In many ways the way we live depends on the questions we ask. On what do we ground our beliefs? How do we determine right from wrong, and good from evil, when the choices are compromised, the outcomes unclear, the stakes high, and one’s conscience conflicted? Is reason or duty a solid foundation for right living?
Theologian and martyr Dietrich Bonhoeffer wrestled with such questions personally, and at great cost. His writings detail his internal struggle to discern the right and act on it in the midst of a world gone mad. In the midst of considering a particular moral dilemma, he famously offers—and begins to answer—a broader question: Who stands fast in the face of evil and injustice?
Who stands fast? Only the man whose final standard is not his reason, his principles, his conscience, his freedom, or his virtue, but who is ready to sacrifice all this when he is called to obedient and responsible action in faith and in exclusive allegiance to God—the responsible man, who tries to make his whole life an answer to the question and call of God. Where are these responsible people?
It is a question not only for Bonhoeffer’s time, but for ours. This Trinity Forum Reading features Bonhoeffer’s essay “After Ten Years,” in which he takes an unflinching look at the tension between public responsibility and private virtue. Bonhoeffer wrote “After Ten Years” just months before his arrest by the Gestapo. Intended in part to encourage his friends with an account of their time together, “After Ten Years” also answers questions about his own reasoning in deciding to participate in a plot to assassinate Hitler.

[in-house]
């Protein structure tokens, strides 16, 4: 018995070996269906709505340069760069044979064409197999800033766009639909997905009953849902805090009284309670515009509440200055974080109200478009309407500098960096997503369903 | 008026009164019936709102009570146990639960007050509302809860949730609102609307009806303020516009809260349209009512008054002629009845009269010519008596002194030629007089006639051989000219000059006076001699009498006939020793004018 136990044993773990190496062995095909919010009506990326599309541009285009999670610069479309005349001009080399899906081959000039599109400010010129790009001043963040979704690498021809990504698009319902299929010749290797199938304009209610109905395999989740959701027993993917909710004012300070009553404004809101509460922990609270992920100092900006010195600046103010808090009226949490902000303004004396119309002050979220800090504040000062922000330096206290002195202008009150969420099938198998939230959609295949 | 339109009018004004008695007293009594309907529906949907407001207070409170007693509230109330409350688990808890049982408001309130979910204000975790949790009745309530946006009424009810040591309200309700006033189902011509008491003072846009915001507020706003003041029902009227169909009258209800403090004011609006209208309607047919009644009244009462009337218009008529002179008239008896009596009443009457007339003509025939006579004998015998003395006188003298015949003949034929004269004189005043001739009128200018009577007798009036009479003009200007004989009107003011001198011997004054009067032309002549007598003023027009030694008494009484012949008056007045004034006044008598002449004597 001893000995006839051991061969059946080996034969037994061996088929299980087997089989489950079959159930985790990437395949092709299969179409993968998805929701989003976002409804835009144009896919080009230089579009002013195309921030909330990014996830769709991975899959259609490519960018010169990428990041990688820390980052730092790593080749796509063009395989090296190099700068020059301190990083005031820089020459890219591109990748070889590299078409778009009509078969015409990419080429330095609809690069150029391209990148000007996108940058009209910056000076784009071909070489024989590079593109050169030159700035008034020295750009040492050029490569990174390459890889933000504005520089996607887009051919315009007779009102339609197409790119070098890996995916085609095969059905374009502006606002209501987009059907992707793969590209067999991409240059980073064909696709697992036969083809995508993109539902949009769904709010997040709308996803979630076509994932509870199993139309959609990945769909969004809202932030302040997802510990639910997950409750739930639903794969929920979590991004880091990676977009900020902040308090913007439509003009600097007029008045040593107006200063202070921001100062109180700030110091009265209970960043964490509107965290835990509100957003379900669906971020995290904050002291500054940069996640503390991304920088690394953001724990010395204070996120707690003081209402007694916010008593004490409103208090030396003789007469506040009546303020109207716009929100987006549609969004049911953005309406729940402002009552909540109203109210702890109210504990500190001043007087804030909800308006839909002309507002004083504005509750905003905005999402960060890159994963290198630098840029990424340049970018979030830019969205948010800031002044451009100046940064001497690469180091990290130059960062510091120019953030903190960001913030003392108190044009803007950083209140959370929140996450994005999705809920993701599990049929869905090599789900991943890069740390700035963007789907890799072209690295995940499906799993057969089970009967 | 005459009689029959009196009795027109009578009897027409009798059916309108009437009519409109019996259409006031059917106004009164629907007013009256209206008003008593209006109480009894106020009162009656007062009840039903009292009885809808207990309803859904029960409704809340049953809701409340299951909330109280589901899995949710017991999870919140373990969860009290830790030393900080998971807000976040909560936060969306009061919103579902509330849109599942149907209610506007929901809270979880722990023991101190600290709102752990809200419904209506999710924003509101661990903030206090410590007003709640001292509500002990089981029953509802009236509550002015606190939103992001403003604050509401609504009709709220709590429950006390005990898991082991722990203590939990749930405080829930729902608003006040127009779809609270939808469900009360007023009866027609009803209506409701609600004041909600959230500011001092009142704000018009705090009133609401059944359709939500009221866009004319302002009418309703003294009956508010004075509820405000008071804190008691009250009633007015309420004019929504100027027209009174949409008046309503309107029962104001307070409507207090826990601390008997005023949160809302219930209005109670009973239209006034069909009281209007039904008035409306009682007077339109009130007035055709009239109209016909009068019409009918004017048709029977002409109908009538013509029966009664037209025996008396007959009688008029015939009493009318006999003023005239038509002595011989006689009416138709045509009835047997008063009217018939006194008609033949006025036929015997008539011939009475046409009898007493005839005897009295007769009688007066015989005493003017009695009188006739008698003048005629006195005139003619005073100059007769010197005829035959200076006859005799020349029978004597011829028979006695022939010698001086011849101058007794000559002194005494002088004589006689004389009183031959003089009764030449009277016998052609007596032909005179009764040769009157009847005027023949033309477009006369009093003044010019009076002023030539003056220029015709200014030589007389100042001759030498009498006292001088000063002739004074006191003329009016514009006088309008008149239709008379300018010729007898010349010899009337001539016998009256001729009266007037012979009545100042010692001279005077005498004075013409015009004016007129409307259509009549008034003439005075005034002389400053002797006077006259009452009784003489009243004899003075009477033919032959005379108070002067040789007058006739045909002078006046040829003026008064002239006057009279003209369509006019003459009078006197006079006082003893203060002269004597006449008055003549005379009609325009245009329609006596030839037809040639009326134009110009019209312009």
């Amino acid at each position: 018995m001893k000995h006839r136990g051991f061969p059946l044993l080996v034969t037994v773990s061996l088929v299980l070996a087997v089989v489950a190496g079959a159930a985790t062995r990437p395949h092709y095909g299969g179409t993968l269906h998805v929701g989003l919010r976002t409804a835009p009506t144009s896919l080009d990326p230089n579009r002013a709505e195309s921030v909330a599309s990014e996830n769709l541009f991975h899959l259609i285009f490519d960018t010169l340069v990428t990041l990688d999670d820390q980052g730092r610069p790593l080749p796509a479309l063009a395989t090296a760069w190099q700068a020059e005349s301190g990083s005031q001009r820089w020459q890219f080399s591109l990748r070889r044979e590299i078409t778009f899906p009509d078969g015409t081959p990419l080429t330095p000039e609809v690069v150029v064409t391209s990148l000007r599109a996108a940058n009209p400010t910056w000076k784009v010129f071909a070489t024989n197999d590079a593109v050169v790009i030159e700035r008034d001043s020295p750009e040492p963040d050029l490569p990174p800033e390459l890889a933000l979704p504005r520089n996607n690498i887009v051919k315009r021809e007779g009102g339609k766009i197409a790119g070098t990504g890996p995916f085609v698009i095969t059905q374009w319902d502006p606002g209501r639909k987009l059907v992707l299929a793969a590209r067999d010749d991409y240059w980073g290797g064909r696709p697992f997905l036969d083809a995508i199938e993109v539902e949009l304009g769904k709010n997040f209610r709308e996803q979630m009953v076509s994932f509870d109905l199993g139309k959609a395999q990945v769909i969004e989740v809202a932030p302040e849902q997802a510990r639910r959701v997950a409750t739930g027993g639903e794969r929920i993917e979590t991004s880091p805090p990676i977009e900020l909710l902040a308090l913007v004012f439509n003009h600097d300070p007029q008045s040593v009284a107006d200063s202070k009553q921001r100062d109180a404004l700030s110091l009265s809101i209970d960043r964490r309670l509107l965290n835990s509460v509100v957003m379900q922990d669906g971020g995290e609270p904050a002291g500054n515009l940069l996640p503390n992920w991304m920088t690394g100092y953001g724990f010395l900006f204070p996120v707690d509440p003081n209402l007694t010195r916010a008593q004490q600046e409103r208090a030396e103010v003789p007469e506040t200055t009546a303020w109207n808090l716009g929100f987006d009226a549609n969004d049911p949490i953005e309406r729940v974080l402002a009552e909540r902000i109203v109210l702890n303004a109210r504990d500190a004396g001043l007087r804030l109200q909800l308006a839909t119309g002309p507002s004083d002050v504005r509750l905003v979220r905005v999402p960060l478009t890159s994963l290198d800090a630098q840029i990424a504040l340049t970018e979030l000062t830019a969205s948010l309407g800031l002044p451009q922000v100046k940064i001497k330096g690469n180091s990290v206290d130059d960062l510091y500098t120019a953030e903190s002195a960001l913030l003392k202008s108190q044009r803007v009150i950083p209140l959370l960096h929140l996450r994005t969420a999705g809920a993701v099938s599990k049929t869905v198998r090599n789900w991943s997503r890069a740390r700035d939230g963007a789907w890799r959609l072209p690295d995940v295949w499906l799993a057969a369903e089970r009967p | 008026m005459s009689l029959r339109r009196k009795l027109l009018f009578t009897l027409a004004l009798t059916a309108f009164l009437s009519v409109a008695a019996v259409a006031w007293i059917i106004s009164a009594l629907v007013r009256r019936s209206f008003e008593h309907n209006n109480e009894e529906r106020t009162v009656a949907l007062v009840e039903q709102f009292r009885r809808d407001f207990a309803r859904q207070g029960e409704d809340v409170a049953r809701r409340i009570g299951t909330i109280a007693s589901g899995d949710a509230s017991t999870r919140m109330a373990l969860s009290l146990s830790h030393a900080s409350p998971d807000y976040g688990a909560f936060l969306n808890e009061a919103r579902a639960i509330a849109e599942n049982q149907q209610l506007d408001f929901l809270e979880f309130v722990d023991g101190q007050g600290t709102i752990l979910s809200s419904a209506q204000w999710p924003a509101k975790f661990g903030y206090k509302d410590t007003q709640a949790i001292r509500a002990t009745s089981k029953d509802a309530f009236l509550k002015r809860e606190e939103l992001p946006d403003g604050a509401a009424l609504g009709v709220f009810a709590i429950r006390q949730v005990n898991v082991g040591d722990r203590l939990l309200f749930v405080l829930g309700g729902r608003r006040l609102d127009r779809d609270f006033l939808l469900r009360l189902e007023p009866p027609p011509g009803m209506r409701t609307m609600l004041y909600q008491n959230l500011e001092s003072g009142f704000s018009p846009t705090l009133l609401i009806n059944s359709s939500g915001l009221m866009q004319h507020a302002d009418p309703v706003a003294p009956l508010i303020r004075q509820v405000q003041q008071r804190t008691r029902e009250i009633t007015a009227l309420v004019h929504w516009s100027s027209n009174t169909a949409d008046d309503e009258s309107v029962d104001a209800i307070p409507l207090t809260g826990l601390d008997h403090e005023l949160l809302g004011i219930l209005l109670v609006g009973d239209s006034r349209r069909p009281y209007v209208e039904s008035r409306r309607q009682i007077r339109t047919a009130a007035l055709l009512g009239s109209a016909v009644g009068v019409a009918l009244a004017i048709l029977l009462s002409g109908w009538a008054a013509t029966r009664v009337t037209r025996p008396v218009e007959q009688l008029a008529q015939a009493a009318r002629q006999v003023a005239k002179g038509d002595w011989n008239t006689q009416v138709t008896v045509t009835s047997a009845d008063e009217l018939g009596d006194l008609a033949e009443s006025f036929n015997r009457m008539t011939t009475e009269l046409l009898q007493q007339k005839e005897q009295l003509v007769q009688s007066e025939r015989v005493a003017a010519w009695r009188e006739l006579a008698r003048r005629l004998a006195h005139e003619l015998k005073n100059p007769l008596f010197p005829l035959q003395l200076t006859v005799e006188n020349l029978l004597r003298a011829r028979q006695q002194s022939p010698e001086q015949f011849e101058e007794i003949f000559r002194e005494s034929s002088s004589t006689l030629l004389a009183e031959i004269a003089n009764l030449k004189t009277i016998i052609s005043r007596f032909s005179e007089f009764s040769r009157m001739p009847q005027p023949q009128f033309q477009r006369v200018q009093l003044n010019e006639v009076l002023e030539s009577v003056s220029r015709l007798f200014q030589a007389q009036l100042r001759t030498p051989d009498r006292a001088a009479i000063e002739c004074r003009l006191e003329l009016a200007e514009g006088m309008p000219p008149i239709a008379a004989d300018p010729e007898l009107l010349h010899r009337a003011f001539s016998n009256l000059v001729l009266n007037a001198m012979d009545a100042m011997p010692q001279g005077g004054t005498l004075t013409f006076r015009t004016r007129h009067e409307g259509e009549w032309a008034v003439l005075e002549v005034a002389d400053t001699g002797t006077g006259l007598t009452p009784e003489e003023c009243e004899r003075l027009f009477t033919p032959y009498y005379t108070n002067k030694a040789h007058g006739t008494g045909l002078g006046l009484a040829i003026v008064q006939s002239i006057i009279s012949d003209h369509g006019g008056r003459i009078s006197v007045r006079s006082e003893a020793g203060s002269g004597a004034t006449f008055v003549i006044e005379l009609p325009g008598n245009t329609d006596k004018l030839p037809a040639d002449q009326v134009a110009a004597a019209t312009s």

Whether or not we agree with Bonhoeffer’s answers, the questions he poses can still help us thoughtfully consider and frame the issues of our own day, both public and private. Bonhoeffer helps us think clearly about such themes as wisdom and folly, success and failure, trust and hope, the deceptive allure of power, and the relationship between the sovereignty of God and our responsibility to act.
The essay is introduced with a Foreword by Eric Metaxas, founder of Socrates in the City and author, among many other books, of the New York Times best-selling Amazing Grace: William Wilberforce and the Heroic Campaign to End Slavery, as well as the biography Bonhoeffer: Pastor, Martyr, Prophet, Spy.
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